Monday, September 26, 2011

The lazy foodie strikes again - a KISS salad

My husband very rarely has any requests about food, the only thing he occasionally asks for is to make less food or not to make 'anything special' this week (for waistline purposes). So whenever he actually asks for something I get all excited (apart from when he moans about the overall lack of cake in our house on Sundays, then I skillfully ignore him).

I've mentioned that a friend has an organic goat-farm, right? Well, I buy goat cheese and halloumi from him, among other things, and S really loves that cheese. And one day he asked for a salad with the goat cheese: 'you know, with tomatoes and stuff'.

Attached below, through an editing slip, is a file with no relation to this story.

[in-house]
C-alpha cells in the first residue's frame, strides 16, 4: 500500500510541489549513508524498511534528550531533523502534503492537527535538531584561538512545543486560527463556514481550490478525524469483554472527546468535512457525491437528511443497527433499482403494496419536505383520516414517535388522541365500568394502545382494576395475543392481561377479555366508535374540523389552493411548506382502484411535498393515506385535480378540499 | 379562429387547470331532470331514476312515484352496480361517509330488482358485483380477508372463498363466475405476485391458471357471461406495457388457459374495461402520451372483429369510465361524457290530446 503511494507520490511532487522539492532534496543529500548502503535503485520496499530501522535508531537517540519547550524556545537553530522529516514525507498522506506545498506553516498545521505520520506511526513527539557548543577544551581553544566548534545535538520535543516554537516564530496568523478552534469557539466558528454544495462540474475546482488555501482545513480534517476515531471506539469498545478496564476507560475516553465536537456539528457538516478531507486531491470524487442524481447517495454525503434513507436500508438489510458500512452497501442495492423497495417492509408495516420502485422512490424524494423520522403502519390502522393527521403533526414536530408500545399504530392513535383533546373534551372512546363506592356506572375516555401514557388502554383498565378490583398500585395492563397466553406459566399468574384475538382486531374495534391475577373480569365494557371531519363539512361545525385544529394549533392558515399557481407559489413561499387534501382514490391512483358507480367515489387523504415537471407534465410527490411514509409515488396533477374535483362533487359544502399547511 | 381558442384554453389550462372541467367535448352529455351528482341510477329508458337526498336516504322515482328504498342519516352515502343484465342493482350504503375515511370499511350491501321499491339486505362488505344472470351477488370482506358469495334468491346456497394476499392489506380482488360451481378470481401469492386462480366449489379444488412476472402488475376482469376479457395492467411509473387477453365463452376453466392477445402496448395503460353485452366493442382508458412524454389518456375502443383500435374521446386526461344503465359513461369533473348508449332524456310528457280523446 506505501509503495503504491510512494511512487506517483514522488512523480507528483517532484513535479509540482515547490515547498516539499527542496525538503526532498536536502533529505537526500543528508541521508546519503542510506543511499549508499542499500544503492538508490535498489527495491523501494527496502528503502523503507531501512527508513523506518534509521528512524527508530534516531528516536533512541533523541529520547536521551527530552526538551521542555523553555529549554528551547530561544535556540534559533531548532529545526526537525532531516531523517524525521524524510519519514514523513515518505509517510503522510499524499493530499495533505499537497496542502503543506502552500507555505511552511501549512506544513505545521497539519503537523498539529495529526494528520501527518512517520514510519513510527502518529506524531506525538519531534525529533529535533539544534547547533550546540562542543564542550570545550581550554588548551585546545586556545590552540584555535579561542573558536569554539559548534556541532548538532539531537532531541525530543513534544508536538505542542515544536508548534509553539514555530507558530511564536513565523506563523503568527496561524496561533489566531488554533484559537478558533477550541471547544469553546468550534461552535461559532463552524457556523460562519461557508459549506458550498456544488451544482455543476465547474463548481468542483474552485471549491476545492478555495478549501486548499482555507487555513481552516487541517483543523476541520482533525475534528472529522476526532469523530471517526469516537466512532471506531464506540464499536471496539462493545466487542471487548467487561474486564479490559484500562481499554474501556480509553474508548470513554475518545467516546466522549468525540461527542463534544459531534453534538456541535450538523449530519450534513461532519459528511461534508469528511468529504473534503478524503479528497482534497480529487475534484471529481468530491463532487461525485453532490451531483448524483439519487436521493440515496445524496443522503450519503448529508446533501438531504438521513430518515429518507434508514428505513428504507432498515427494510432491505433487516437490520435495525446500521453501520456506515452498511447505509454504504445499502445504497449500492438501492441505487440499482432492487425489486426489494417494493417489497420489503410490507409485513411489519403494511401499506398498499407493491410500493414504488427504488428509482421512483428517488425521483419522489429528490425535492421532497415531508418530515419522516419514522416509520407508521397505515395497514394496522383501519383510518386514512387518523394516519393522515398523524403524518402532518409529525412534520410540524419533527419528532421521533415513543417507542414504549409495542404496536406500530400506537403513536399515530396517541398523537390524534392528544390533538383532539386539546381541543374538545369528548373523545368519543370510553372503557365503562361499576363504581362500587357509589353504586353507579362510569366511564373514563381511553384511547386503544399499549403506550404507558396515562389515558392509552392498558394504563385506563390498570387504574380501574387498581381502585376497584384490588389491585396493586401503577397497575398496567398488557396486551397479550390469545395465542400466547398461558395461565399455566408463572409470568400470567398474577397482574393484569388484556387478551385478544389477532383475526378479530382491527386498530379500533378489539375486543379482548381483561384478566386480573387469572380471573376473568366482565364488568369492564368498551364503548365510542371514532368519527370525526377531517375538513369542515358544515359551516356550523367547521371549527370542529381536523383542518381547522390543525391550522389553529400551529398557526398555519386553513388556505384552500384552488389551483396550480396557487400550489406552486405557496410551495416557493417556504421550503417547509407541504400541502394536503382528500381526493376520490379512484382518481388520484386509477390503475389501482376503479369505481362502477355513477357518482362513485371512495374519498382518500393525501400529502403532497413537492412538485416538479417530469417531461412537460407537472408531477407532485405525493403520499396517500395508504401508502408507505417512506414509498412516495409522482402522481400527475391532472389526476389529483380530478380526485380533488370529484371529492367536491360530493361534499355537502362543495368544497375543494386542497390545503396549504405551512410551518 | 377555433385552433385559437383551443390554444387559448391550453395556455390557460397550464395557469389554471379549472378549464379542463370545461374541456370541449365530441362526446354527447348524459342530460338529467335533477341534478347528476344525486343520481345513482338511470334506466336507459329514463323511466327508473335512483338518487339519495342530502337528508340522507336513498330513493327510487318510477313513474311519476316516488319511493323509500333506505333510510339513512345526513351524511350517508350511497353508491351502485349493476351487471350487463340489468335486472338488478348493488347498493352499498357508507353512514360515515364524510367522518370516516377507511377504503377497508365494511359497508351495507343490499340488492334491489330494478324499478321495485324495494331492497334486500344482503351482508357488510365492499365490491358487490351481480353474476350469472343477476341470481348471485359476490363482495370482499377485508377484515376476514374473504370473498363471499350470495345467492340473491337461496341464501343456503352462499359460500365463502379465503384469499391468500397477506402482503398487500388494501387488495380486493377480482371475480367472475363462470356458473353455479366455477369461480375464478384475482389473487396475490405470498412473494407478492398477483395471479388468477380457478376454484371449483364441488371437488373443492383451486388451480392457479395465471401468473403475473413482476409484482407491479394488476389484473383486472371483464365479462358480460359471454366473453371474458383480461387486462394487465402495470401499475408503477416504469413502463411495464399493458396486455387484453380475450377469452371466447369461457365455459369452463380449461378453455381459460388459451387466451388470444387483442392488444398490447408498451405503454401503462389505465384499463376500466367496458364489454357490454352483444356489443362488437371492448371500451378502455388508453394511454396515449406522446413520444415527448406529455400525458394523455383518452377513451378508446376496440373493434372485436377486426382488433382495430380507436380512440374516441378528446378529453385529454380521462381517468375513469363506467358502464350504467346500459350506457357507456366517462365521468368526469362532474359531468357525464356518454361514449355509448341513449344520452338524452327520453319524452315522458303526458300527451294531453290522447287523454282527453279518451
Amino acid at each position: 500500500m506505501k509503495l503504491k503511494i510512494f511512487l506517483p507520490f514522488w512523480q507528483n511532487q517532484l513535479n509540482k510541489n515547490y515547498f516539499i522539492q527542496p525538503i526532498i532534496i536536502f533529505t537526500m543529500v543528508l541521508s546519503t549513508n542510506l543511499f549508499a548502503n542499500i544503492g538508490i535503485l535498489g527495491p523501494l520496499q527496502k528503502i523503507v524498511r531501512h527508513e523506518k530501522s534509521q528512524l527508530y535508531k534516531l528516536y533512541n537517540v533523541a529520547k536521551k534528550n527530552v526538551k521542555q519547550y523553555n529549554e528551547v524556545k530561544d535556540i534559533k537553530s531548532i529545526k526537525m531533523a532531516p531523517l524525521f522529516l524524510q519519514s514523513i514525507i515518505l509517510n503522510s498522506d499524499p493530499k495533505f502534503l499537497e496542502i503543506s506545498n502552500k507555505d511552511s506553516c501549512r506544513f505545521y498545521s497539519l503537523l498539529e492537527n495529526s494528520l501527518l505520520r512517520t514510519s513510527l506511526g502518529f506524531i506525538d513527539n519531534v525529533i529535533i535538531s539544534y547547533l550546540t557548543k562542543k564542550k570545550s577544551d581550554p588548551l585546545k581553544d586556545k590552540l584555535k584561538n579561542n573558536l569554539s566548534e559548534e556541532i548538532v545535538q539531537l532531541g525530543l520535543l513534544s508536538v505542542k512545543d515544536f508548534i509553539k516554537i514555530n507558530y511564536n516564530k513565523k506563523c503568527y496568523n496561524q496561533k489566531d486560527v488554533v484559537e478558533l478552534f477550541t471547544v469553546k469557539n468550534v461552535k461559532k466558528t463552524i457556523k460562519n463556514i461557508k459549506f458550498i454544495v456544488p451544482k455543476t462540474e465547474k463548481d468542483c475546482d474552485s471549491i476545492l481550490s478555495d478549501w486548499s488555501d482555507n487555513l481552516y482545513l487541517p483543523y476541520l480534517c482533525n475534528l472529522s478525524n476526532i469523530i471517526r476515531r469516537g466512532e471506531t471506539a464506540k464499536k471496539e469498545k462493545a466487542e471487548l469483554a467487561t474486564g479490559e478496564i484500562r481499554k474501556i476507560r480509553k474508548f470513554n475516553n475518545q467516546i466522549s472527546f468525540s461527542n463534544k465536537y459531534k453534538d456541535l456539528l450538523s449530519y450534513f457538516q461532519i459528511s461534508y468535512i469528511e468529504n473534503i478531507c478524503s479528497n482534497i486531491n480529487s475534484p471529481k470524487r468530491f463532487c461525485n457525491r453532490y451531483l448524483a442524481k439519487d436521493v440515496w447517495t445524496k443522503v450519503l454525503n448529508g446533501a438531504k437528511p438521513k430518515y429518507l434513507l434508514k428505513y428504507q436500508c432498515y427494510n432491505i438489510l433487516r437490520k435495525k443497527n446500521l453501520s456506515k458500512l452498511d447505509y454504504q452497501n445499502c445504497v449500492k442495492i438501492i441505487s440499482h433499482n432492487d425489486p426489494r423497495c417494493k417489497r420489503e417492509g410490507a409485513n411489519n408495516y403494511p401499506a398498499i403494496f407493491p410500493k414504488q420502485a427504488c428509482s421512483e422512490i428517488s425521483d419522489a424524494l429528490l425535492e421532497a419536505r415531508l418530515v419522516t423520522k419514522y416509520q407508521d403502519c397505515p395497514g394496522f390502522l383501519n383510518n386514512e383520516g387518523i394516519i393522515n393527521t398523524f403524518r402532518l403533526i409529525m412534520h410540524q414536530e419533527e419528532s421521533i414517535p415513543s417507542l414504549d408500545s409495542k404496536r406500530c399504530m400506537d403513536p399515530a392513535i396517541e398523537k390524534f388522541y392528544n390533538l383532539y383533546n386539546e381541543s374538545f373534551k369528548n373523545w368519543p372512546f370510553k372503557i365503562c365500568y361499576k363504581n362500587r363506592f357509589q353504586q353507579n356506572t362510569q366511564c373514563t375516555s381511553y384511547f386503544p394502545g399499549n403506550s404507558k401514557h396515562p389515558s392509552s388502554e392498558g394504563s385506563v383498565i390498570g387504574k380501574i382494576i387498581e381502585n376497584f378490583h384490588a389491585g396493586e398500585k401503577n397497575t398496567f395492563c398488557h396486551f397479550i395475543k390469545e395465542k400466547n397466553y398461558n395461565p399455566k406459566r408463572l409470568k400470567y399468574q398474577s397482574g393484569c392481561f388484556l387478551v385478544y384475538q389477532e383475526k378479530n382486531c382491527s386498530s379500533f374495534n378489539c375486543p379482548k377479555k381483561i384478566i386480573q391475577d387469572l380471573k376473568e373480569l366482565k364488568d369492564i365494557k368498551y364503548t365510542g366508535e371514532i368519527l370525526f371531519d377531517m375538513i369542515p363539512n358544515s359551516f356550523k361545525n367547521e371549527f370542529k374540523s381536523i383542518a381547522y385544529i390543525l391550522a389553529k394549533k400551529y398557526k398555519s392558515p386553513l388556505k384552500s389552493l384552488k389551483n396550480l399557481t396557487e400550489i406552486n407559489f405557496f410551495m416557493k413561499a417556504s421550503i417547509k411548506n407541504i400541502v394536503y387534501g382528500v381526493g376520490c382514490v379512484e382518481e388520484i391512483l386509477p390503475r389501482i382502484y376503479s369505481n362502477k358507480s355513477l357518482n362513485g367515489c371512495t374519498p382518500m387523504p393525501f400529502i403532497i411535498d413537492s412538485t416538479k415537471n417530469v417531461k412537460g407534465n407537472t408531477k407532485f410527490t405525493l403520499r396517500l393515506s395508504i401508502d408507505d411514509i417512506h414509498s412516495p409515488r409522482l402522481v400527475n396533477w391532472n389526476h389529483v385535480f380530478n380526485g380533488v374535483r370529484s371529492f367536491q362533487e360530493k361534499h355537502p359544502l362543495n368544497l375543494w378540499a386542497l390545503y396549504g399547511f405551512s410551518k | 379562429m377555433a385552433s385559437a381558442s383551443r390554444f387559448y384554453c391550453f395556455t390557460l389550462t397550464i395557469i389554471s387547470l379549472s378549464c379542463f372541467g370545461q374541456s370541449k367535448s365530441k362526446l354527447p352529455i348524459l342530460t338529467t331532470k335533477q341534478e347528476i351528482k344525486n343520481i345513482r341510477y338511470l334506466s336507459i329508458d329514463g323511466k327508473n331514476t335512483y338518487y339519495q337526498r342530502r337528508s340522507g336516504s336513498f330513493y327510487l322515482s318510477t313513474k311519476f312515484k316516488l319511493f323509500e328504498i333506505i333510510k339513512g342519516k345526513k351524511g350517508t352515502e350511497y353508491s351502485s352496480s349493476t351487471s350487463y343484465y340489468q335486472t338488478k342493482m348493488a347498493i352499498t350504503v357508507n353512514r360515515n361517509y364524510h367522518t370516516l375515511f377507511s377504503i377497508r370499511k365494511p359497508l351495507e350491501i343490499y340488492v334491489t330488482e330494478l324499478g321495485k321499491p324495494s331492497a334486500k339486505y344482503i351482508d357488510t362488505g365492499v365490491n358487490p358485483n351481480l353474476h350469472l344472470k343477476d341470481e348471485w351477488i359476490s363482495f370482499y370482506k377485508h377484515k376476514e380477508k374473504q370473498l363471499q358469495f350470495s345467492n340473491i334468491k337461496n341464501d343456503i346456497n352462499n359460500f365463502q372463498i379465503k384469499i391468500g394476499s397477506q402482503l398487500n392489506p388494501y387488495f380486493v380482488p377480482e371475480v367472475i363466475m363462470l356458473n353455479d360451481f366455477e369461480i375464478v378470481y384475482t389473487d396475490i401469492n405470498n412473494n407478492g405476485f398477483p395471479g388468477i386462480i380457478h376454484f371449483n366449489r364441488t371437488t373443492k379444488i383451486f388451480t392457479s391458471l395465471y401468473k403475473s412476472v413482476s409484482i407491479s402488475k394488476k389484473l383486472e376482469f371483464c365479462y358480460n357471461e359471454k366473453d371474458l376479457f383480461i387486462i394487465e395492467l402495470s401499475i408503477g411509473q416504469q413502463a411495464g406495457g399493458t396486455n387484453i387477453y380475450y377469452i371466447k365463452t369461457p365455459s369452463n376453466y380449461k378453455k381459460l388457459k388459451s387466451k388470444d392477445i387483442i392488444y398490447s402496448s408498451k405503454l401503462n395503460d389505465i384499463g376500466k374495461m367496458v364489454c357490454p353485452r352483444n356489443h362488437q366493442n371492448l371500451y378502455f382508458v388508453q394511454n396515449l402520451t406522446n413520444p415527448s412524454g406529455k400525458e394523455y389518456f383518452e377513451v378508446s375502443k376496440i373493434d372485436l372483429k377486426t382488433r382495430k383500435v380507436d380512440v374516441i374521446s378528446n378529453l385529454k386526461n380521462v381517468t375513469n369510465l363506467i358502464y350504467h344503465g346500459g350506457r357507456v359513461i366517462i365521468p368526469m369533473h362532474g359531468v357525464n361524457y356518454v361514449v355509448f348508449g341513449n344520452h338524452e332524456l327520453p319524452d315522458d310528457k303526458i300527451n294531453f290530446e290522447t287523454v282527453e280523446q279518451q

And instead of going all culinary maniac on him, I let the lazy foodie out to play and made him a Keep It Simple, Stupid type of a salad. You know, with tomatoes and stuff.

Also with goat cheese, Sicilian green olives, frillice lettuce, baby basil, onion, extraordinarily good Ladron de Guevara extra virgin olive oil and freshly ground black pepper and salt, of course.

I was asked to KISS it again later that day and the entire 250 g chunk of cheese was gone by the evening.

Sunday, September 18, 2011

Best restaurant of the summer

Yes ... I am aware that it is no longer summer. Sadly. But I've been lazy and cooked some stuff I've wanted to post, so this wonderful food has been kind of left behind.
There were a couple of nice new restaurants that opened their doors this summer in Tallinn, but Leib Resto & Aed (Leib Restaurand and Garden) seems to be the overall favorite, especially in the foodie / foodblogger community.